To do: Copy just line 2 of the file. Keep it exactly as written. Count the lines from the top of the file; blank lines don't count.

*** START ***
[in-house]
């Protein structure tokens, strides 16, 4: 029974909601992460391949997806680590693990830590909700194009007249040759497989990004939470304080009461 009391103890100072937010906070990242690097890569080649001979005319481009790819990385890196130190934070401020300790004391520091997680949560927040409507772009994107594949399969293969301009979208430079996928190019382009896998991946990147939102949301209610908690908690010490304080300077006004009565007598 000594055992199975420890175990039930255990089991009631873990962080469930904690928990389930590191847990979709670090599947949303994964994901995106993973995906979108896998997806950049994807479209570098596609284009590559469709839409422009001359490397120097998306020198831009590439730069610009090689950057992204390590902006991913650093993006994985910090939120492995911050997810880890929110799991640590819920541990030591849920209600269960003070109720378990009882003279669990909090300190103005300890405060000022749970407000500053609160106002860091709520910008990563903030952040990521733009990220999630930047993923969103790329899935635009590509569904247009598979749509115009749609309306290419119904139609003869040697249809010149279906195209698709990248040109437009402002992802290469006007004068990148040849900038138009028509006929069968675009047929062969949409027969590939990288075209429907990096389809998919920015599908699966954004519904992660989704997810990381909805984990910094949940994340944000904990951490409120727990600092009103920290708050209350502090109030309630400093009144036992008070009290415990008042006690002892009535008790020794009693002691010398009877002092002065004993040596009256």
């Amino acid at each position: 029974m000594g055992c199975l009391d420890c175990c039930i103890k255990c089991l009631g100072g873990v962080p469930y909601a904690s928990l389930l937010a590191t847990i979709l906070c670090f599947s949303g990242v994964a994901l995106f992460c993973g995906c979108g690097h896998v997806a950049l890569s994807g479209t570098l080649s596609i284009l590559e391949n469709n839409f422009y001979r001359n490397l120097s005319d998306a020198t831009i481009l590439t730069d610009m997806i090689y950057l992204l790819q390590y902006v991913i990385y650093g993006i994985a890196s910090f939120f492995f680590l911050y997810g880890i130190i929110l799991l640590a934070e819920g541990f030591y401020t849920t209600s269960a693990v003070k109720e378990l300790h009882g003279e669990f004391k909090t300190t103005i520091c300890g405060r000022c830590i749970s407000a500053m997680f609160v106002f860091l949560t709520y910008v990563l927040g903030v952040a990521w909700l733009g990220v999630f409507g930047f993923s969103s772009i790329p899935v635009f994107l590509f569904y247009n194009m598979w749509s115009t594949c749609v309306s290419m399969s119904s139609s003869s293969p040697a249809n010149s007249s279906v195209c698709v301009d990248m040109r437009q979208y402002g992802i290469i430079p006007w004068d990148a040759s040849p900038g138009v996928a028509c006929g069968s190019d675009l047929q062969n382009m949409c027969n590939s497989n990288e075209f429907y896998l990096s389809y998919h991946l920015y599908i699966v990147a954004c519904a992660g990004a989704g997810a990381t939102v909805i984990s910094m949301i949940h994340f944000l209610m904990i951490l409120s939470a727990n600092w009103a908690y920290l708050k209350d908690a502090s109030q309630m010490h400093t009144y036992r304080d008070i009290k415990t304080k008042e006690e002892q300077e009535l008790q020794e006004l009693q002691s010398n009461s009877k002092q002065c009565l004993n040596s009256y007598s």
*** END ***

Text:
């Protein structure tokens, strides 16, 4: 029974909601992460391949997806680590693990830590909700194009007249040759497989990004939470304080009461 009391103890100072937010906070990242690097890569080649001979005319481009790819990385890196130190934070401020300790004391520091997680949560927040409507772009994107594949399969293969301009979208430079996928190019382009896998991946990147939102949301209610908690908690010490304080300077006004009565007598 000594055992199975420890175990039930255990089991009631873990962080469930904690928990389930590191847990979709670090599947949303994964994901995106993973995906979108896998997806950049994807479209570098596609284009590559469709839409422009001359490397120097998306020198831009590439730069610009090689950057992204390590902006991913650093993006994985910090939120492995911050997810880890929110799991640590819920541990030591849920209600269960003070109720378990009882003279669990909090300190103005300890405060000022749970407000500053609160106002860091709520910008990563903030952040990521733009990220999630930047993923969103790329899935635009590509569904247009598979749509115009749609309306290419119904139609003869040697249809010149279906195209698709990248040109437009402002992802290469006007004068990148040849900038138009028509006929069968675009047929062969949409027969590939990288075209429907990096389809998919920015599908699966954004519904992660989704997810990381909805984990910094949940994340944000904990951490409120727990600092009103920290708050209350502090109030309630400093009144036992008070009290415990008042006690002892009535008790020794009693002691010398009877002092002065004993040596009256």